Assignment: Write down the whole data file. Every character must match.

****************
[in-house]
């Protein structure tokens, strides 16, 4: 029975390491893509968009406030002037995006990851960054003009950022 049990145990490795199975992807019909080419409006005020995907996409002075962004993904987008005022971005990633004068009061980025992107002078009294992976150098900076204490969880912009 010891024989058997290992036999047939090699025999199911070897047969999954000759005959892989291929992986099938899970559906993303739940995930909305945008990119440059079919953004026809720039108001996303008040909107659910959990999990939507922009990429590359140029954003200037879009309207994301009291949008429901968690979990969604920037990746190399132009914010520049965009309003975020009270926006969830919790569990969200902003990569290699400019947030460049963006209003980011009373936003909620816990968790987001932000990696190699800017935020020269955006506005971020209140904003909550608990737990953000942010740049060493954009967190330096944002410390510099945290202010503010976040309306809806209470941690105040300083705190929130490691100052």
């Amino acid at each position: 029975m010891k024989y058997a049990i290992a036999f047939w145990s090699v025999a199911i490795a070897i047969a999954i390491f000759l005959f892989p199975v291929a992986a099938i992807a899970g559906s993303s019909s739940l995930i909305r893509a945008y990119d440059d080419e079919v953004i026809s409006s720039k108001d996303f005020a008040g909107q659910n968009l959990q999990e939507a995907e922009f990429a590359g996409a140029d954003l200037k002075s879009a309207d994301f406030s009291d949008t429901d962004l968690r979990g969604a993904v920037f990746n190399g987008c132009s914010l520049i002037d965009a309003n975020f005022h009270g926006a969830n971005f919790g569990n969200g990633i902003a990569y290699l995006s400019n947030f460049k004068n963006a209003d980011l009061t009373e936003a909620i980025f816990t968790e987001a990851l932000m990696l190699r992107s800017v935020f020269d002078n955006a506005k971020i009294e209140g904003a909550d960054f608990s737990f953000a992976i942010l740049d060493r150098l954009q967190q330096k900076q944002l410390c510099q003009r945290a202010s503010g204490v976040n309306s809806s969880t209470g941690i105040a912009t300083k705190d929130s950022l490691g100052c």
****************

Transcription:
[in-house]
């Protein structure tokens, strides 16, 4: 029975390491893509968009406030002037995006990851960054003009950022 049990145990490795199975992807019909080419409006005020995907996409002075962004993904987008005022971005990633004068009061980025992107002078009294992976150098900076204490969880912009 010891024989058997290992036999047939090699025999199911070897047969999954000759005959892989291929992986099938899970559906993303739940995930909305945008990119440059079919953004026809720039108001996303008040909107659910959990999990939507922009990429590359140029954003200037879009309207994301009291949008429901968690979990969604920037990746190399132009914010520049965009309003975020009270926006969830919790569990969200902003990569290699400019947030460049963006209003980011009373936003909620816990968790987001932000990696190699800017935020020269955006506005971020209140904003909550608990737990953000942010740049060493954009967190330096944002410390510099945290202010503010976040309306809806209470941690105040300083705190929130490691100052």
């Amino acid at each position: 029975m010891k024989y058997a049990i290992a036999f047939w145990s090699v025999a199911i490795a070897i047969a999954i390491f000759l005959f892989p199975v291929a992986a099938i992807a899970g559906s993303s019909s739940l995930i909305r893509a945008y990119d440059d080419e079919v953004i026809s409006s720039k108001d996303f005020a008040g909107q659910n968009l959990q999990e939507a995907e922009f990429a590359g996409a140029d954003l200037k002075s879009a309207d994301f406030s009291d949008t429901d962004l968690r979990g969604a993904v920037f990746n190399g987008c132009s914010l520049i002037d965009a309003n975020f005022h009270g926006a969830n971005f919790g569990n969200g990633i902003a990569y290699l995006s400019n947030f460049k004068n963006a209003d980011l009061t009373e936003a909620i980025f816990t968790e987001a990851l932000m990696l190699r992107s800017v935020f020269d002078n955006a506005k971020i009294e209140g904003a909550d960054f608990s737990f953000a992976i942010l740049d060493r150098l954009q967190q330096k900076q944002l410390c510099q003009r945290a202010s503010g204490v976040n309306s809806s969880t209470g941690i105040a912009t300083k705190d929130s950022l490691g100052c």